Nice idea but we’re not quite sure what this will actually achieve other than being a glorified networking holiday, but who’s going to say no to a free holiday in the sun.

    Association For Electronic Music Website

    source: http://www.thewildcity.com / Wild City / Home

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    Chief Minister Siddaramaiah, who had inducted as many as 29 ministers to his Cabinet recently, appointed ministers for various districts on Monday. Most of them represent their home districts.

    Siddaramaiah appointed his close aide PWD Minister Dr H C Mahadevappa for two districts -Hassan and Kodagu. But unlike his predecessors, the CM did not appoint himself as minister of any district.

    Health Minister U T Khader was assigned charge of Kolar, the most parched district. Khader hails from Dakshina Kannada district where several environmental organisations are opposing the implementation of the controversial Yettinahole river diversion project.

    He may have to defend the state government stand regarding Yettinahole project and strive to fulfil the aspirations of the people of Kolar and other parched districts.

    The estimated cost of implementing the Yettinahole project is `8,329 crore to get 24.01 tmcft water and to cater to the needs of Tumkur, Chikkaballapur and Kolar districts.

    The district ministers are: Ramalingareddy (Bangalore Urban), K G George (Bangalore Rural), H Anjaneya (Chitradurga), Dinesh Gundurao (Chikkaballapur), Shamanur Shivashankarappa (Davanagere), U T Khader (Kolar), Krishna Byregowda (Ramanagaram), T B Jayachandra (Tumkur), Kimmane Rathnakar (Shimoga), Satish Jarkiholi (Belgaum), S R Patil (Bhagalkot), H K Patil (Gadag), M B Patil (Bijapur), Santhosh Lad (Dharwad), Prakash B Hukkeri (Haveri), R V Deshapande (Uttara Kannada), Qamar Ul Islam (Gulbarga), Dr Sharana Prakash R Patil (Bidar), P T Parameshwar Naik (Bellary), Umashree (Raichur), Shivaraj Tangadagi (Koppal), Babu Rao Chinchansur (Yadgir), V Srinivas Prasad (Mysore), H S Mahadeva Prasad (Chamarajanagar), Abhaya Chandra Jain (Chikmagalur), B Ramanatha Rai (Dakshina Kannada), Ambareesh (Mandya) and Vinay Kumar Sorake (Udupi). The district ministers are authorised to chair Karnnataka Development Programme once in three months at district-level as well as hoist national flag on Independence Day and Republic Day.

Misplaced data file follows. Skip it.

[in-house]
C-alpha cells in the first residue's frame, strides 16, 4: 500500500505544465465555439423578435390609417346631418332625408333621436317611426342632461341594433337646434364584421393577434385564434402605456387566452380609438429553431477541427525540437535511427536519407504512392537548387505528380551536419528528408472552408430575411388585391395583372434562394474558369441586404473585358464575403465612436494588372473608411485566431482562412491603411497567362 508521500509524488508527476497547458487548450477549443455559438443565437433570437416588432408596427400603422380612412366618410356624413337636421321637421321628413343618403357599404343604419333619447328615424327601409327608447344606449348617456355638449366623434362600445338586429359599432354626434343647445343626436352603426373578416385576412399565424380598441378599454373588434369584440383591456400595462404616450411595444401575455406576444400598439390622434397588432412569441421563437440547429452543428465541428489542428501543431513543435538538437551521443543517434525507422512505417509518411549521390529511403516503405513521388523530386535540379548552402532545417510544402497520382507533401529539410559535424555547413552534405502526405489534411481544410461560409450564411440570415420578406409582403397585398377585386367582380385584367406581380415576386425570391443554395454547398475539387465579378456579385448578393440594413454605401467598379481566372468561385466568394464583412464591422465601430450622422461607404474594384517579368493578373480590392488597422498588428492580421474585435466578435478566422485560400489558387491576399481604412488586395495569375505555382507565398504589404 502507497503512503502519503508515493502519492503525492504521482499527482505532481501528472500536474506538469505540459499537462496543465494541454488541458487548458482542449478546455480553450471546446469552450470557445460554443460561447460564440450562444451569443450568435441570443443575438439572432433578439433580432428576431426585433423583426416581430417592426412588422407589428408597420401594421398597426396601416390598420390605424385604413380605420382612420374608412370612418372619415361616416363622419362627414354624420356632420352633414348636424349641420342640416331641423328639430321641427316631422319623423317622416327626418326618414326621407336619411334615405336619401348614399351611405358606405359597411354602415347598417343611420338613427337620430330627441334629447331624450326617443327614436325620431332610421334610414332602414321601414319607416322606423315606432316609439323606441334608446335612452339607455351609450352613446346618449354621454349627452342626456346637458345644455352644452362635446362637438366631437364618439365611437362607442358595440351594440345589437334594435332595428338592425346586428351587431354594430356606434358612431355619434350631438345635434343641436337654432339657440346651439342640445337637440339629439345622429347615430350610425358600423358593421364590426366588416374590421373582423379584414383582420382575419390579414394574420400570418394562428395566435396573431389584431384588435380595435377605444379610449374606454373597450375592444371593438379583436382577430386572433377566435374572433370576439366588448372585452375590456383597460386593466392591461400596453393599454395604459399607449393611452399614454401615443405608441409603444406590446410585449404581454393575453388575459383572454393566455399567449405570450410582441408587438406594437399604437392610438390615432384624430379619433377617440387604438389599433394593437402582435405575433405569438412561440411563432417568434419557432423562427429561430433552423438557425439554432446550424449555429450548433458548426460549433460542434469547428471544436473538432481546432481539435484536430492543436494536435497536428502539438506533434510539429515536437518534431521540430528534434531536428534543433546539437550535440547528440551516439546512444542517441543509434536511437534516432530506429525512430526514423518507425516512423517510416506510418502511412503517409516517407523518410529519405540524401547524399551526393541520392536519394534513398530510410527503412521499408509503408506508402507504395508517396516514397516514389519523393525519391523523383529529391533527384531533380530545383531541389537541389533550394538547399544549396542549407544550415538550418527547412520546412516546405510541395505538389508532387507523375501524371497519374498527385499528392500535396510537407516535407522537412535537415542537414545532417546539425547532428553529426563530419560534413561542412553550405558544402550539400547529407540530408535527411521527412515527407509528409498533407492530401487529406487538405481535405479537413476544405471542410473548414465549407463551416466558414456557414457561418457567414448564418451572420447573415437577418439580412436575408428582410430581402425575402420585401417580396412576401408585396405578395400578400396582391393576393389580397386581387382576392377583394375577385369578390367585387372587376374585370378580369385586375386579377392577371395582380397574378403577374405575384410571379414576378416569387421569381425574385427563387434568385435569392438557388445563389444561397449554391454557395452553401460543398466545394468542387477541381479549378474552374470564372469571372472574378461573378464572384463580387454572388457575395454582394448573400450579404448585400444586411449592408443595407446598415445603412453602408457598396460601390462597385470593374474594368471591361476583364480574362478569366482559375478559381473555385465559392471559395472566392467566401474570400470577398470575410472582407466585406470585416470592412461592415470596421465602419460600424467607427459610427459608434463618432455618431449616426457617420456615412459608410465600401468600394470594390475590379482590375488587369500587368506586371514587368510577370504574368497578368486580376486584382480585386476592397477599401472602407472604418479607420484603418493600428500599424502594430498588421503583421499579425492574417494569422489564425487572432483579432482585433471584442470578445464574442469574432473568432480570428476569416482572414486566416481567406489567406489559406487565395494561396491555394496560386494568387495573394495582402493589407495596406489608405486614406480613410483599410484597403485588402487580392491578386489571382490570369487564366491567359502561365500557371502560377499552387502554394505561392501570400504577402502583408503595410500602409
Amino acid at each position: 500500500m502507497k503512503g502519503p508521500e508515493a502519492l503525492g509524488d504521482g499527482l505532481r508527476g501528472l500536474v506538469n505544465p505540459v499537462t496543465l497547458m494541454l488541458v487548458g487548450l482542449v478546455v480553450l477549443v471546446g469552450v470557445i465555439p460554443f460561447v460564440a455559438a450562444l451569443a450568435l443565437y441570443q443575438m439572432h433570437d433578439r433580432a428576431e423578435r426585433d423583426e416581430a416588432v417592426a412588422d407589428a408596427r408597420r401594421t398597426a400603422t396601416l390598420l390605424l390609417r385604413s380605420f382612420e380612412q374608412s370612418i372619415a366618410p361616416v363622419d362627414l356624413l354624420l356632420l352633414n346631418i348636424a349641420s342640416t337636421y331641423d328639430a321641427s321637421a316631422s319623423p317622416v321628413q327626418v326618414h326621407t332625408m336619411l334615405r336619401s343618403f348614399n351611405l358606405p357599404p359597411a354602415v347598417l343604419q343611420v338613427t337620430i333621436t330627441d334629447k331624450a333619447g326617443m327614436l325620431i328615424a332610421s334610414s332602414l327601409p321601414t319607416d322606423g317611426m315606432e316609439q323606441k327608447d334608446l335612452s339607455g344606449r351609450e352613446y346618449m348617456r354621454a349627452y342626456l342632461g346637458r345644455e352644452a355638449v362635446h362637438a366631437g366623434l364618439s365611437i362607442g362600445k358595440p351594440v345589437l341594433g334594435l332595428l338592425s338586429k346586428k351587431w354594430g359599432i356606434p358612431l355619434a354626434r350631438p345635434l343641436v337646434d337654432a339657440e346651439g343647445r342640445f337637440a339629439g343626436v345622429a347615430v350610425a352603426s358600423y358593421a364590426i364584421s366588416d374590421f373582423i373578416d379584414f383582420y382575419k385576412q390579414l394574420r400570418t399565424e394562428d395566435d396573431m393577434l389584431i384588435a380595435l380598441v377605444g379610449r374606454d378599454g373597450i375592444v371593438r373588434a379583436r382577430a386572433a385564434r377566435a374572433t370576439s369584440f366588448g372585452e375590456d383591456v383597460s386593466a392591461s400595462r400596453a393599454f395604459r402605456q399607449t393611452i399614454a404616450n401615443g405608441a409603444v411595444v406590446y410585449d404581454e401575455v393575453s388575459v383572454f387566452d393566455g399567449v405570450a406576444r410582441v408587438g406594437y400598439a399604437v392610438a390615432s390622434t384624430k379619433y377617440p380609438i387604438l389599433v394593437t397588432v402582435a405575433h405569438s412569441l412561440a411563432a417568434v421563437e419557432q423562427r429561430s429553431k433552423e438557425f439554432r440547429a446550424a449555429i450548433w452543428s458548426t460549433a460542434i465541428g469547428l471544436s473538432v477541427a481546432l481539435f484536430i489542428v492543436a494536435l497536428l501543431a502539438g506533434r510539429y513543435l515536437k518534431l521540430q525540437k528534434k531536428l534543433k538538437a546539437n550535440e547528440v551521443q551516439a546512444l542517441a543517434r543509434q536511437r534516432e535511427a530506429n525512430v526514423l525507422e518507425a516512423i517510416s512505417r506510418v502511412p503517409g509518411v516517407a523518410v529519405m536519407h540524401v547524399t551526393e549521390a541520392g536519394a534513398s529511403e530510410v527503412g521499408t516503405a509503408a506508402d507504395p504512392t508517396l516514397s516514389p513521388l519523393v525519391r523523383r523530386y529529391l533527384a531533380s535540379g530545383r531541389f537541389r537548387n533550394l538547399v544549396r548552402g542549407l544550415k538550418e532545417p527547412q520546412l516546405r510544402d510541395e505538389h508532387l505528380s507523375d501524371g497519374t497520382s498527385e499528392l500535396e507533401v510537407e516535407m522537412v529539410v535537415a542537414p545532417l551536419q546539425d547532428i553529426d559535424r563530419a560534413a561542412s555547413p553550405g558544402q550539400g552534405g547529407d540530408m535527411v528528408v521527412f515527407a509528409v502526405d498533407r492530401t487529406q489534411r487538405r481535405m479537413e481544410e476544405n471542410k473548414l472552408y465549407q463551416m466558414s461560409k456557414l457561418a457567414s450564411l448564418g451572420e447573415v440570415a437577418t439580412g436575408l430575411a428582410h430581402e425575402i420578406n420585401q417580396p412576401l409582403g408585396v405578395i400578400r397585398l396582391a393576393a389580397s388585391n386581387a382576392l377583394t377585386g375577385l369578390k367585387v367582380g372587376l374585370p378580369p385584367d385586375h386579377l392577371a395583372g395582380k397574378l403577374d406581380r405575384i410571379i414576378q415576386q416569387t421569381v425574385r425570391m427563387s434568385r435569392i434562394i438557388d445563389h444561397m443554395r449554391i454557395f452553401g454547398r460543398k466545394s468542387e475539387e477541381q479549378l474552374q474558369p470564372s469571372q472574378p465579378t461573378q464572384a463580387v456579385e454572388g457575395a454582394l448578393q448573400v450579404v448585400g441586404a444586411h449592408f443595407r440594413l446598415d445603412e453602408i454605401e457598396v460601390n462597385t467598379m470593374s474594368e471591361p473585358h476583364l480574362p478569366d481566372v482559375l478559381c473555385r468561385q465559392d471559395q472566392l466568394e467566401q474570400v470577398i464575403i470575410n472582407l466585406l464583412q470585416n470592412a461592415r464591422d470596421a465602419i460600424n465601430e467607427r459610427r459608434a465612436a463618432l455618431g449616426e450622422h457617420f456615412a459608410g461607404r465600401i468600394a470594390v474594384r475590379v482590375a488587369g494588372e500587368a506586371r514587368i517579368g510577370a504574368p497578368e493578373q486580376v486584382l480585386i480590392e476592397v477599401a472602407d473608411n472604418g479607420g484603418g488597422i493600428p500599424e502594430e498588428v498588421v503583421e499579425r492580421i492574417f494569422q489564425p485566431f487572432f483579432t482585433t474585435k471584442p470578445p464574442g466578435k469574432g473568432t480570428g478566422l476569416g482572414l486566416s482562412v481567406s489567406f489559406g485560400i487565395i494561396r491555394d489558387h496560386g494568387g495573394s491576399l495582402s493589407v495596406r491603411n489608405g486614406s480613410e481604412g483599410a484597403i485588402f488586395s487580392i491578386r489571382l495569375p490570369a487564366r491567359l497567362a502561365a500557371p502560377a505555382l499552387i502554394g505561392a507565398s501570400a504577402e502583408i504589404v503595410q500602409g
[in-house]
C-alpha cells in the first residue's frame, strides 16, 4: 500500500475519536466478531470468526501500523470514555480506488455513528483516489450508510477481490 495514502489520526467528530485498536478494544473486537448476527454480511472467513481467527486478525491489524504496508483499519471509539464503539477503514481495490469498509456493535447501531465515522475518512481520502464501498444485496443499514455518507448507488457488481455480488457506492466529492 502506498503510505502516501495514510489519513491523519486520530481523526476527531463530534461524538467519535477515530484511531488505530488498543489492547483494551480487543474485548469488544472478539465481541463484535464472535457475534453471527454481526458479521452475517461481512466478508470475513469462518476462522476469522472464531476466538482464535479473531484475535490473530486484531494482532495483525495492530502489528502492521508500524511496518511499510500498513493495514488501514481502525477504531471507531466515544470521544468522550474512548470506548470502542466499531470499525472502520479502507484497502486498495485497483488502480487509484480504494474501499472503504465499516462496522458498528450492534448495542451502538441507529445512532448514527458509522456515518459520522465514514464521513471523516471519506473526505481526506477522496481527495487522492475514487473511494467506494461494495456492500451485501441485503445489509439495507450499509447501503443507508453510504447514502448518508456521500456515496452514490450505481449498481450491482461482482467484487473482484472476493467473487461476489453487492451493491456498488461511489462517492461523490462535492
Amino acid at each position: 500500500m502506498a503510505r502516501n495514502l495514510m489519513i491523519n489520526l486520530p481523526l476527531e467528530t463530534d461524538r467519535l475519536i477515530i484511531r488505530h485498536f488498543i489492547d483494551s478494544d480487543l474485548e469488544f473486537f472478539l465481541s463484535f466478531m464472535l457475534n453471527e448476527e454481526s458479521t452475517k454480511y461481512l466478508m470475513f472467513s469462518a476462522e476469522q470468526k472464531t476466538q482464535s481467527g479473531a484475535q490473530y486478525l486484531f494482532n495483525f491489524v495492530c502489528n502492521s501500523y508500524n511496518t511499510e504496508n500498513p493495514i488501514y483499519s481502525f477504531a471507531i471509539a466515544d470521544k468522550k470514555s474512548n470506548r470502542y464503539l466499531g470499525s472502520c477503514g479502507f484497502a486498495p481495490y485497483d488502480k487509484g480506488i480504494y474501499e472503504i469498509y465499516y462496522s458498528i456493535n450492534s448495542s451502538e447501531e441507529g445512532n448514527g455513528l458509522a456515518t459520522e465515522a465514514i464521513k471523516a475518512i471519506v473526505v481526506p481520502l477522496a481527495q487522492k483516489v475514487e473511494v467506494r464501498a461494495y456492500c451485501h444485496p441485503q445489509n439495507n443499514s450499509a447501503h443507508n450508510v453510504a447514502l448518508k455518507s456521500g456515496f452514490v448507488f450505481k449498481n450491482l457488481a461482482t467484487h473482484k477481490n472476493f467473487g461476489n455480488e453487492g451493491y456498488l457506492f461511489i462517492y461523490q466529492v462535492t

source: http://www.newindianexpress.com / The New Indian Express / Home> States> Karnataka / by Express News Service – Bangalore / May 28th, 2013

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    The ever-expanding Bangalore restaurant scene has its fair share of celebrity chefs. People who design and define the city’s gastronomic-scape. They often hold forth on exotic dishes or conjure up a simple maa ki daal with a magical twist as we watch in wonder. Ever wondered what these Chefs eat? Which are their favourite restaurants? Bhumika K. tries to get you a peek at this and what they do cook in their home kitchens…

    Manu Chandra, Executive Chef and Partner, Olive Beach, Bangalore, Monkey Bar and LikeThatOnly

    Favourite restaurants and what you usually order there: Fujiya in Delhi. I grew up eating their food even though it’s unabashedly Chindian. I always have the Talumein soup. It’s a hearty bowl of all of last night’s leftovers I reckon, and hugely tasty. It made me appreciate food of all kind.

    Everyday food: I don’t really eat breakfast; but lunch starts from freshly-baked bread at the restaurant, and then is a complex menu of all things that need to be tasted that have been prepared for the day. Dinner is always the staff food from our staff kitchen, which is invariably daal or rajmaa, rice, a vegetable or two, and a chicken or egg curry on occasion. This is at 6.30 pm, so I do get a snack towards 11.30 pm too, which is when we close. This is a simple affair and can be lemon rice, or noodles.

    When I cook at home… : It’s a simple salad and a one-pot meal. The latter could be a pulao, a curry, biryani, stew, or just a mish mash that has deep flavour but overall hearty.

    Power food: Chocolate or chips.

    Naren Thimmaiah

    Naren Thimmaiah

    Naren Thimmaiah, Executive Chef, The Gateway Hotel, Bangalore

    Favourite restaurants and what you usually order there: MTR for their yummy masala dosas and bisibelebath, Olive Beach for their grilled fish and the pizzas, Egg Factory for their Manipal bread masala.

    Everyday food: Since breakfast’s the only meal at home most of the times it’s a wholesome breakfast of akki otti (rice roti of Coorg) with curry and chutney or dosa, upma, or muesli with milk, and a strong dose of Coorg coffee. Since my wife is a teacher there is an invisible time table and dishes for the days marked as well! Sometimes there are also tasting portions of the yummy dinner dishes which I missed, waiting for me at breakfast table! By lunch time, you are always half full tasting the dishes around the kitchens. Yes it’s a good job to be in. Then it gets a formal completion at our associate dining room lunch spread. For dinner, there is always a new dish being tried for which I’m a willing Guinea pig. Otherwise I go on this favourite dish non-stop for weeks together and then change it and go on that for weeks! Recent list has large bowl of Hot & Sour soup with crisp noodles, Penne aglio e olio, avial & red rice and now I’m on whole wheat rotis and dry subzi.